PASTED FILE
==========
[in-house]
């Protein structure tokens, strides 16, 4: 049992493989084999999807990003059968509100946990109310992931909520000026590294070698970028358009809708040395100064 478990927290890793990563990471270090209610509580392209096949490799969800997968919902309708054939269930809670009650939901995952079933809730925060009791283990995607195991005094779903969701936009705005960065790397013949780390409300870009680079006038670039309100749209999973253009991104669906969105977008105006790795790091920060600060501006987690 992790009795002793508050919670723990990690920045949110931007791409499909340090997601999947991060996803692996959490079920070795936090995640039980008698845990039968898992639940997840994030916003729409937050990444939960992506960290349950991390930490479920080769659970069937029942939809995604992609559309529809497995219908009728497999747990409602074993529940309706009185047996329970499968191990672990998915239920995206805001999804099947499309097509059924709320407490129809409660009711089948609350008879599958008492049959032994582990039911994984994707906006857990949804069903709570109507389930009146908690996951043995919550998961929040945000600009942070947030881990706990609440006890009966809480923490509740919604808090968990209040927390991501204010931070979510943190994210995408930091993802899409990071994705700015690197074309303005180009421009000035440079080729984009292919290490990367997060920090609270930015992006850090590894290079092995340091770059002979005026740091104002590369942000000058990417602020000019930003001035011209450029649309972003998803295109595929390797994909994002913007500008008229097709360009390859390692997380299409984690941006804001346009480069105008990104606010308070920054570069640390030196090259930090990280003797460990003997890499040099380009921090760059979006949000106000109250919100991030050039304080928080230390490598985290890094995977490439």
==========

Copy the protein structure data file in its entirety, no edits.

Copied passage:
[in-house]
């Protein structure tokens, strides 16, 4: 049992493989084999999807990003059968509100946990109310992931909520000026590294070698970028358009809708040395100064 478990927290890793990563990471270090209610509580392209096949490799969800997968919902309708054939269930809670009650939901995952079933809730925060009791283990995607195991005094779903969701936009705005960065790397013949780390409300870009680079006038670039309100749209999973253009991104669906969105977008105006790795790091920060600060501006987690 992790009795002793508050919670723990990690920045949110931007791409499909340090997601999947991060996803692996959490079920070795936090995640039980008698845990039968898992639940997840994030916003729409937050990444939960992506960290349950991390930490479920080769659970069937029942939809995604992609559309529809497995219908009728497999747990409602074993529940309706009185047996329970499968191990672990998915239920995206805001999804099947499309097509059924709320407490129809409660009711089948609350008879599958008492049959032994582990039911994984994707906006857990949804069903709570109507389930009146908690996951043995919550998961929040945000600009942070947030881990706990609440006890009966809480923490509740919604808090968990209040927390991501204010931070979510943190994210995408930091993802899409990071994705700015690197074309303005180009421009000035440079080729984009292919290490990367997060920090609270930015992006850090590894290079092995340091770059002979005026740091104002590369942000000058990417602020000019930003001035011209450029649309972003998803295109595929390797994909994002913007500008008229097709360009390859390692997380299409984690941006804001346009480069105008990104606010308070920054570069640390030196090259930090990280003797460990003997890499040099380009921090760059979006949000106000109250919100991030050039304080928080230390490598985290890094995977490439």